Many of these projects are being made possible with Federal government co-funding, such as the WA Hydrogen Hubs, which received funding for the development of initial infrastructure for the Pilbara and Kwinana Hydrogen Hubs.  

The WA government is also funding smaller projects to develop the skills required for a clean energy future as well as to understand the hurdles in building green hydrogen projects.  

Additionally, Australia clean energy projects are expected to present opportunities for our First Nations people to capitalise on new investments and projects through agreements with native title parties.  

Though the conference largely focused on hydrogen, Ms Hayley Lawrence of Global Lithium Resources brought in a critical minerals angle, noting that WA already supplies 50% of the world’s lithium spodumene concentrate, making it integral to the battery metals market.  Noting that lithium operates in a more established market, Ms Lawrence emphasised that the value chain is already in place and the challenge is now to capitalise on that. 

Local demand for hydrogen as well as lithium and other critical minerals is also expected to increase.  As noted by the Minister, hydrogen is a viable replacement to the 7 billion litres of diesel that is imported annually into WA, with additional uses also ranging from chemical feedstock to a component in fertiliser and mining explosives, both substances that Yara Pilbara, as mentioned by Mr Holder of Yara Clean Ammonia, plans to produce at Yara’s Burrup operations through the use of green energy.  

Key challenges

Stimulate demand, increase supply and ensure market pricing

The transition to a clean energy world is undoubtedly an iterative process, in which both supply of renewables and associated storage options along with stimulating demand will be required, as noted by numerous speakers.  In that regard, the Minister noted that the WA government is working to prescribe renewable hydrogen targets, including a certain percentage of electricity on the South West Interconnected System that must be derived from green hydrogen, as well as targets for blending green hydrogen in gas turbines and i WA’s gas networks.  Julie Shuttleworth spoke about FFI’s initial agreements with Airbus and EON to supply green hydrogen fuel and energy respectively.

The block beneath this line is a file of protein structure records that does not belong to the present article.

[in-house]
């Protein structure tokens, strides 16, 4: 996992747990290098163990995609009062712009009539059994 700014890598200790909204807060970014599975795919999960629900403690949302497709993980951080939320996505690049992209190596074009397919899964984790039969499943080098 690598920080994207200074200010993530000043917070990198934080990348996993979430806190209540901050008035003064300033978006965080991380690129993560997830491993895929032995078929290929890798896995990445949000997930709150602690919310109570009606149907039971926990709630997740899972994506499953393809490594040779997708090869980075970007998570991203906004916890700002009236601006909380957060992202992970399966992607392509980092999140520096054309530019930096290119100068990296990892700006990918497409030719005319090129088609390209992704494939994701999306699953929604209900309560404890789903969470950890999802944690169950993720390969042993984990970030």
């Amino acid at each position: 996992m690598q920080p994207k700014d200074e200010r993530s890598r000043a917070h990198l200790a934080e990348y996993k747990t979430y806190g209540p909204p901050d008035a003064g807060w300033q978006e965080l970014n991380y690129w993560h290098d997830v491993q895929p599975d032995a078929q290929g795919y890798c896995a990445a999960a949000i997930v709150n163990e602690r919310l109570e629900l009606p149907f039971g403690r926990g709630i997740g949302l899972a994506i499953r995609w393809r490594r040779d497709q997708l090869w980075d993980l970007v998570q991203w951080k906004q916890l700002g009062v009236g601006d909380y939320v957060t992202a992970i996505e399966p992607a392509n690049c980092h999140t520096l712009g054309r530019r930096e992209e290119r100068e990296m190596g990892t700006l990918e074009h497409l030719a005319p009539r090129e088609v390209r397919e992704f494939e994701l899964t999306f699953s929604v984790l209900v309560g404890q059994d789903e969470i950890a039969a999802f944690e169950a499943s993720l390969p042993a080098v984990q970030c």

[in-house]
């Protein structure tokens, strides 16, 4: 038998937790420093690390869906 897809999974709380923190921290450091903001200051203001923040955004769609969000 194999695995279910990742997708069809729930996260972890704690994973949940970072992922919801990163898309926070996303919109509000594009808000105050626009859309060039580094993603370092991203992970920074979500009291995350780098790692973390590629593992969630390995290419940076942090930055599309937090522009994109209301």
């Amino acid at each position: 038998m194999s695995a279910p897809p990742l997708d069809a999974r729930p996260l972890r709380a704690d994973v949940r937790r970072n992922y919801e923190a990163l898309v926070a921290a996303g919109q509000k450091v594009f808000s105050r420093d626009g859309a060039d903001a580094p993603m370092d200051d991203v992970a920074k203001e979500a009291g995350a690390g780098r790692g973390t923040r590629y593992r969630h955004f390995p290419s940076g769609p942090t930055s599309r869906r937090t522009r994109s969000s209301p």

Another important area for developing a viable market is accelerating technology innovation, as noted by Mr Gregory of Woodside.  FFI, for instance, is investing in zero emissions haul trucks to be used from 2025, decarbonising its rail as well as focusing on the development of green iron production.

Another issue raised by Mr Holder of Yara Clean Ammonia was the importance of financial mechanisms to underwrite the establishment of large projects in the new global green hydrogen and ammonia marketplace as well as the current high cost of implementing green energy alternatives.  Indeed, it is important that pricing reflect the amounts that end users are prepared to pay.  Ultimately the end user has to be able to afford the green and clean product.  

Collaboration, common user infrastructure and downstream processing

Mr Gregory of Woodside also noted the importance of collaboration to decarbonise entire supply chains.  He stressed the importance of keeping hydrogen safe in doing so, particularly given the speed at which the transition is occurring, as well as affordable.

Mr Holder of Yara Clean Ammonia highlighted the importance of making “bold infrastructure decisions” with respect to common user infrastructure and the benefits that that will deliver in bringing down the cost of clean energy projects.

Speakers at the conference also noted the need for more downstream processing facilities to increase Australia’s capabilities in that space.

Stakeholder engagement and regulatory reform